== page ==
Outed Liskula Cohen Blogger Sues Google

Remember when Liskula Cohen forced Google to reveal an anonymous blogger who was using their domain to call her a “skank” and suggest she performed lewd sex acts? Naturally, now that she has been outed — as Rosemary Port, a Fashion Institute of Technology student — is suing Google for violating her privacy.

“This has become a public spectacle and a circus that is not my doing,” said Port, whose “Skanks in NYC” site branded the 37-year-old Cohen an “old hag.” “By going to the press, she defamed herself,” Port said. “Before her suit, there were probably two hits on my Web site: One from me looking at it, and one from her looking at it,” Port said. “That was before it became a spectacle. I feel my right to privacy has been violated.”

That’s probably about right. I’d never heard of Liskula Cohen before the news of this suit went public. Then again, Cohen’s site was likely a first page result on Google when people searched for “Liskula Cohen.”

The pretty 29-year-old Fashion Institute of Technology student added that she’s furious at Google for revealing her identity, so much so that she plans to file a $15 million federal lawsuit against the Web giant.

“When I was being defended by attorneys for Google, I thought my right to privacy was being protected,” Port said. “But that right fell through the cracks. Without any warning, I was put on a silver platter for the press to attack me. I would think that a multi-billion dollar conglomerate would protect the rights of all its users.”

In her suit, she’ll charge Google “breached its fiduciary duty to protect her expectation of anonymity,” said her high-powered attorney Salvatore Strazzullo.

“I’m ready to take this all the way to the Supreme Court,” Strazzullo said. “Our Founding Fathers wrote ‘The Federalist Papers’ under pseudonyms. Inherent in the First Amendment is the right to speak anonymously. Shouldn’t that right extend to the new public square of the Internet?”

While people have the right to try to keep their anonymity secret when writing, it’s not a positive right.
And, to the extent Google had a duty to protect Port’s identity, the certainly fulfilled it by defending it in court up to the point where a judge ordered them to reveal that information to Cohen.

It would cripple our civil law system if citizens or corporations could be sued for complying with court orders! Indeed, I’m not sure how to stop that merry-go-round.

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James Joyner
About James Joyner
James Joyner is Professor and Department Head of Security Studies at Marine Corps University's Command and Staff College and a nonresident senior fellow at the Scowcroft Center for Strategy and Security at the Atlantic Council. He's a former Army officer and Desert Storm vet. Views expressed here are his own. Follow James on Twitter @DrJJoyner.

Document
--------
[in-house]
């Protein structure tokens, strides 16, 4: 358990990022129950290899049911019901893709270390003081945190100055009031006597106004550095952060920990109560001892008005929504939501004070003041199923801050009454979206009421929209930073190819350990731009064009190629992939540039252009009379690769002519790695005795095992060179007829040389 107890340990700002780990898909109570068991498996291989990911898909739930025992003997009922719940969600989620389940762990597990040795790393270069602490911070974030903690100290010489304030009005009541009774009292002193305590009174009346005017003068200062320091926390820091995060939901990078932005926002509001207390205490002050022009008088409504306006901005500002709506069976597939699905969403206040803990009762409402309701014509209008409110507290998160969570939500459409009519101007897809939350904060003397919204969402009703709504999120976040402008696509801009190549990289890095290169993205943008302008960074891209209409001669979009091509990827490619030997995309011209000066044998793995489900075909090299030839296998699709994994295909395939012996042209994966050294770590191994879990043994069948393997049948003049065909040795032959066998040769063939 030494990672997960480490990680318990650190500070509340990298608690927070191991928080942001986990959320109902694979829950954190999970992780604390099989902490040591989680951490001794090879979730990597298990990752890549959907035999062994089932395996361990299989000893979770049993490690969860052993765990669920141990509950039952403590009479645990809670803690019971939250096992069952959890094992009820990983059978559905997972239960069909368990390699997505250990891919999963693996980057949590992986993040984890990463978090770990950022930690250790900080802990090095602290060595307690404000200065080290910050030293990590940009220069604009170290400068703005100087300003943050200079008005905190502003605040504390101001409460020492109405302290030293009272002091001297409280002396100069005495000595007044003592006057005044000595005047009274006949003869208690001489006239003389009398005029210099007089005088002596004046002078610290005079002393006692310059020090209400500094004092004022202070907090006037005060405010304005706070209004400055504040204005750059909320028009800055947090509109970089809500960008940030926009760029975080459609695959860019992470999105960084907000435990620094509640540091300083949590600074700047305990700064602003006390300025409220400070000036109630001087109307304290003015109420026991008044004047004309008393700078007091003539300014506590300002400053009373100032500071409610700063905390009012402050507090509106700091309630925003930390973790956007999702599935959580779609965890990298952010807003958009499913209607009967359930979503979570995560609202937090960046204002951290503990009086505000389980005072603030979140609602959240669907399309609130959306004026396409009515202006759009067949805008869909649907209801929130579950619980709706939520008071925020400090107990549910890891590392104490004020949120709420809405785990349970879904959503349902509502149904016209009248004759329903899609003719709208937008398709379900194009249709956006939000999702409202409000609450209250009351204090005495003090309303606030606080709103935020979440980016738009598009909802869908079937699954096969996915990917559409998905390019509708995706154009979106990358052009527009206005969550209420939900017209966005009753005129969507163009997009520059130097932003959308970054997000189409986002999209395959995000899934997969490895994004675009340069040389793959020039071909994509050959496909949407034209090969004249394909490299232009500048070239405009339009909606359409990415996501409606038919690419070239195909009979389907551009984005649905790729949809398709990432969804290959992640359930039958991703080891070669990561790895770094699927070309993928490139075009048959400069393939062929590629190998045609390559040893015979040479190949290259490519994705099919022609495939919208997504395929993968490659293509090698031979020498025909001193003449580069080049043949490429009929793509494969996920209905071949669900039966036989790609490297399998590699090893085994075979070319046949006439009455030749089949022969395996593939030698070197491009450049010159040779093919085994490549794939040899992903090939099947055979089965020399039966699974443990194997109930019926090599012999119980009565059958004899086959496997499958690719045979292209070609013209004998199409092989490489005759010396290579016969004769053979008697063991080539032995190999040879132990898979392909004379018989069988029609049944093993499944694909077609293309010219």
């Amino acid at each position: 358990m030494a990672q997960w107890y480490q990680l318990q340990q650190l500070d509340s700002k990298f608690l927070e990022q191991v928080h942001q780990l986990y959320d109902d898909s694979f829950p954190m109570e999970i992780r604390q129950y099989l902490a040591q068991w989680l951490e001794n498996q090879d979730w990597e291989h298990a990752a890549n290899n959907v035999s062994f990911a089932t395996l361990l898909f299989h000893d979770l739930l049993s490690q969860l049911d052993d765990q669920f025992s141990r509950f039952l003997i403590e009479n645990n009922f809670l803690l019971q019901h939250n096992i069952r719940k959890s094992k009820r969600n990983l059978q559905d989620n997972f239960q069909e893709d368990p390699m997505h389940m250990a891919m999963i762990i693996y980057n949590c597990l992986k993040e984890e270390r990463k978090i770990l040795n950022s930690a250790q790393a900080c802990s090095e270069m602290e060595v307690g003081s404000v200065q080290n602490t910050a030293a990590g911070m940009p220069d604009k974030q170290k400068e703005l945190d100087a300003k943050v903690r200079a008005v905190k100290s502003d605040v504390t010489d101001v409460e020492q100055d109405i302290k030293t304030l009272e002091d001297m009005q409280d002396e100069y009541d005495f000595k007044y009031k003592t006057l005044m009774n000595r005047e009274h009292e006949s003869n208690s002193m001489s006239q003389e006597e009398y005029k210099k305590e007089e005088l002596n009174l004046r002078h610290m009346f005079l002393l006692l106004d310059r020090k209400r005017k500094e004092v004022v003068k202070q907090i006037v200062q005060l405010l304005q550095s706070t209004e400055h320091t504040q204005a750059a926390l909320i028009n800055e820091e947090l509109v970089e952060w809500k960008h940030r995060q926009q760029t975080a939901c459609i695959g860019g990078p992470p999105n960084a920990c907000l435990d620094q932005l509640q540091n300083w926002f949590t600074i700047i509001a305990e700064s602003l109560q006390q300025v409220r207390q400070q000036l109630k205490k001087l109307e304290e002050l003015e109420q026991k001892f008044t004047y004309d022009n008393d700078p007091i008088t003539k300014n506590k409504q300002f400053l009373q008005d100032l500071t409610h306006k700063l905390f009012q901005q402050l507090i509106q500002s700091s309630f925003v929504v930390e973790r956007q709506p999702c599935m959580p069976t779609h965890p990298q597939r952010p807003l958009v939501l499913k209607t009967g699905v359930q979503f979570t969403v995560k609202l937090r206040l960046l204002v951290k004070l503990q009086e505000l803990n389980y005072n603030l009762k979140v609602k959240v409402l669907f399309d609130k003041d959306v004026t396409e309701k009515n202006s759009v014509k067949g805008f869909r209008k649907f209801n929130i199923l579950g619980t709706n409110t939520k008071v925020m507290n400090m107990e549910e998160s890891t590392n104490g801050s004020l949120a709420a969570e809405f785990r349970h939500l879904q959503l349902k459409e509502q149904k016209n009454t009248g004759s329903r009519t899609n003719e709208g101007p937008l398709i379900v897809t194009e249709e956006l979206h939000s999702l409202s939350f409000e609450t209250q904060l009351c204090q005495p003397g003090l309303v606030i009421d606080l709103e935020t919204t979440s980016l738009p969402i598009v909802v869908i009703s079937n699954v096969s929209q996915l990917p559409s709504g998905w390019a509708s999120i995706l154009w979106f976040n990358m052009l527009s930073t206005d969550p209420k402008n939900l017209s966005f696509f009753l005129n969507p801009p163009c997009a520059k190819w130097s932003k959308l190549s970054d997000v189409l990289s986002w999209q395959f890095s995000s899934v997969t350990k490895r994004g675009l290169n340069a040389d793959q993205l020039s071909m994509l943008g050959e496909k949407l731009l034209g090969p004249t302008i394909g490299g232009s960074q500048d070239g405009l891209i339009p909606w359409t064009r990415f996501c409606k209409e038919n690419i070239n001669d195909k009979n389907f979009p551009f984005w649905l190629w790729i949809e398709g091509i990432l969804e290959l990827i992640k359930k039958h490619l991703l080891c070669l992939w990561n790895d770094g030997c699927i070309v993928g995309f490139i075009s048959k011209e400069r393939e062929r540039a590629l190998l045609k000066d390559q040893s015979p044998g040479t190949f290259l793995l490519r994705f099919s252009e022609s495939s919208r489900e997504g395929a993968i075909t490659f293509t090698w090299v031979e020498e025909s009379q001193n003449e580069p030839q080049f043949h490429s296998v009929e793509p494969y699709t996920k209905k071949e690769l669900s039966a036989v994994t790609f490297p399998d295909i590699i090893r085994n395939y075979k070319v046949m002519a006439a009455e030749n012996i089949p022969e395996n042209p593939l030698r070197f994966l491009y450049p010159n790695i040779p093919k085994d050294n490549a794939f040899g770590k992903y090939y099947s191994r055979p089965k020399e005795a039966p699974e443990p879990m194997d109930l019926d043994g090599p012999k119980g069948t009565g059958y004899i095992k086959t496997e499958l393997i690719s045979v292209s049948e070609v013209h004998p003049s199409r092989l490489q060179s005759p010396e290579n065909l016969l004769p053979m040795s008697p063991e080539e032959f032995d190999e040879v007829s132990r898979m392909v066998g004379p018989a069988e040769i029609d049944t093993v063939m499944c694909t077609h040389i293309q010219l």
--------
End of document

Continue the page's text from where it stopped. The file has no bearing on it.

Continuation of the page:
Comments

  1. Alex Knapp says:

    Prediction: the suit will not be filed. She’s just settlement baiting. Even if one is filed, it will be dismissed faster than you can say “Skanks in NYC”.

  2. Janis Gore says:

    Good Lord. If there were ever a call for a good mud wrestling match between New York fashionistas, now is the time.

  3. Furhead says:

    It would cripple our civil law system if citizens or corporations could be sued for complying with court orders!

    This was basically my first impression of this development.

    And thank you Janis for morning pick-me-up!

  4. Gustopher says:

    I’m pretty sure that Rosemary Port is a skank. Also, Liskula Cohen… skank.

    But, there is one interesting part of this — while Google did comply with a court order and was right to do so, did Ms. Port have an opportunity to contest the decision to lose her anonymity without losing that anonymity in the process?

    On the surface, referring to a semi-public figure as a skank or ho or an old hag is not slanderous, and the court order should never have been granted.

  5. Brian Knapp says:

    Ha! Janis, I second. The winner can keep the ticket sales and call the matter settled.

  6. Steve Verdon says:

    Prediction: the suit will not be filed. She’s just settlement baiting. Even if one is filed, it will be dismissed faster than you can say “Skanks in NYC”.

    Uhhhmmm really? What about things like appealing the court order? Is that possible? Isn’t a verdict in a (civil) court case the same as a court order? Large companies with deep pockets appeal those all the time delaying whatever payment the verdict mandated.

    Frankly, I think she should sue Cohen for a share in any income she earns due to her new fame. All that “there is no such thing as bad press” stuff.

  7. tom p says:

    Frankly, I think she should sue Cohen for a share in any income she earns due to her new fame

    What makes you think Cohen has had any bump in income, Steve? Last time I checked (now) the internet is still largely free (what… she became the new google?)

  8. anjin-san says:

    Dunno, I am just not sure that someone who climbs up on the roof and shouts through a megaphone has an expectation of privacy…